Fort Wayne's first woman fire chief will take over for retiring Chief Pete Kelly at the end of June, Mayor Tom Henry said Wednesday.
Assistant Chief Amy Biggs, 42, a 17-year veteran of the Fort Wayne Fire Department, will step into the role June 29, Henry said. She will be the first woman to lead the department in its 173-year history, but Henry said her history with the department made the difference.
"Amy brings an array of experience and great leadership abilities to her new position," Henry said. "The fact that she's a woman certainly adds something as far as diversity, but that was really not that big a factor."
As chief, Biggs will manage a a department of more than 380 firefighters and support staff posted at 18 fire stations. She will oversee fire protection for 110 square miles.
Kelly announced his retirement earlier this spring and originally said he would stay on until August. He said the interview process went smoothly, allowing a quicker transition to a new chief.
Biggs, a Fort Wayne native, joined the department's code enforcement division in 1995 and later served for 12 years as a front-line firefighter. She was promoted to captain and in 2008 was named an assistant chief in charge of human relations.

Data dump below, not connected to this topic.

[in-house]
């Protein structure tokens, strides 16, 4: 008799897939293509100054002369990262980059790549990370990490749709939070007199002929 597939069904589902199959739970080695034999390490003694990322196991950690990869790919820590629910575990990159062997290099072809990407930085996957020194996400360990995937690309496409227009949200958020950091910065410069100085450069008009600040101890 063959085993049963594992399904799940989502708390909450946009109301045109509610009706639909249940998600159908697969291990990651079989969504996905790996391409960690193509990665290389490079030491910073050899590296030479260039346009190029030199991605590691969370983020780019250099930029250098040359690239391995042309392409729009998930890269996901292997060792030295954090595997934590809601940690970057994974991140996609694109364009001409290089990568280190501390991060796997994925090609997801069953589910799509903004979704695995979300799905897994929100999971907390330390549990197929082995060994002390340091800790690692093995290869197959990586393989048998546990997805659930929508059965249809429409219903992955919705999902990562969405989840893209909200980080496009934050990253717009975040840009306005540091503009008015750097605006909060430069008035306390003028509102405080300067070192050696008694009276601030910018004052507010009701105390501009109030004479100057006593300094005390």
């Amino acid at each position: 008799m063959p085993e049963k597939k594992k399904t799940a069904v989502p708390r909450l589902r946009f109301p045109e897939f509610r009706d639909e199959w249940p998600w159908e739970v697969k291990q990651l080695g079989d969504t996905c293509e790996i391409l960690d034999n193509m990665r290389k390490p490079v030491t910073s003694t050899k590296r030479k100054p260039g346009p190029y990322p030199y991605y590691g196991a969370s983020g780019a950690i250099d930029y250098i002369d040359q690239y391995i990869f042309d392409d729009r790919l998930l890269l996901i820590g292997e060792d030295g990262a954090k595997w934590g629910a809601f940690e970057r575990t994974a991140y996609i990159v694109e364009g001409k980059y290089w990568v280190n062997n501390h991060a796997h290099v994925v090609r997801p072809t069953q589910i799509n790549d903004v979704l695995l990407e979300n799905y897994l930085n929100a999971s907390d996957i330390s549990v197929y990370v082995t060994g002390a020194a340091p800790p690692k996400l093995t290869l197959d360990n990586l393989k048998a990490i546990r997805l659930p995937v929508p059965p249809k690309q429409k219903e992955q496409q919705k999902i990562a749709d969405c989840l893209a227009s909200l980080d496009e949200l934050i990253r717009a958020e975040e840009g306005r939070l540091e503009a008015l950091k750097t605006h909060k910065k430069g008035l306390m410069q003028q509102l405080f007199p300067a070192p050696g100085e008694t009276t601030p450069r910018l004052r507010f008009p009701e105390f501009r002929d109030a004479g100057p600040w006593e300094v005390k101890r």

In her role as assistant chief, Biggs said she gained experience with administrative functions within the department, including policy and personnel issues.
Biggs said she does not have any specific changes or initiatives in mind yet for the department but would be gathering ideas from senior staff as she transitions into her new role.
While she acknowledged the economy remains a challenge to local fire service funding, Biggs said Kelly left the department in good shape with up-to-date equipment and facilities.
"We've been fortunate to maintain the quality of services that we have," she said.
As one of only 40 female fire chiefs in the country, Biggs said she looked forward to inspiring more young women to consider going into the fire service. But she pointed out that other women had broken ground by serving the department before her.
"I think there are a number of women who have paved the way for integration in the department and have proven themselves to be successful," she said.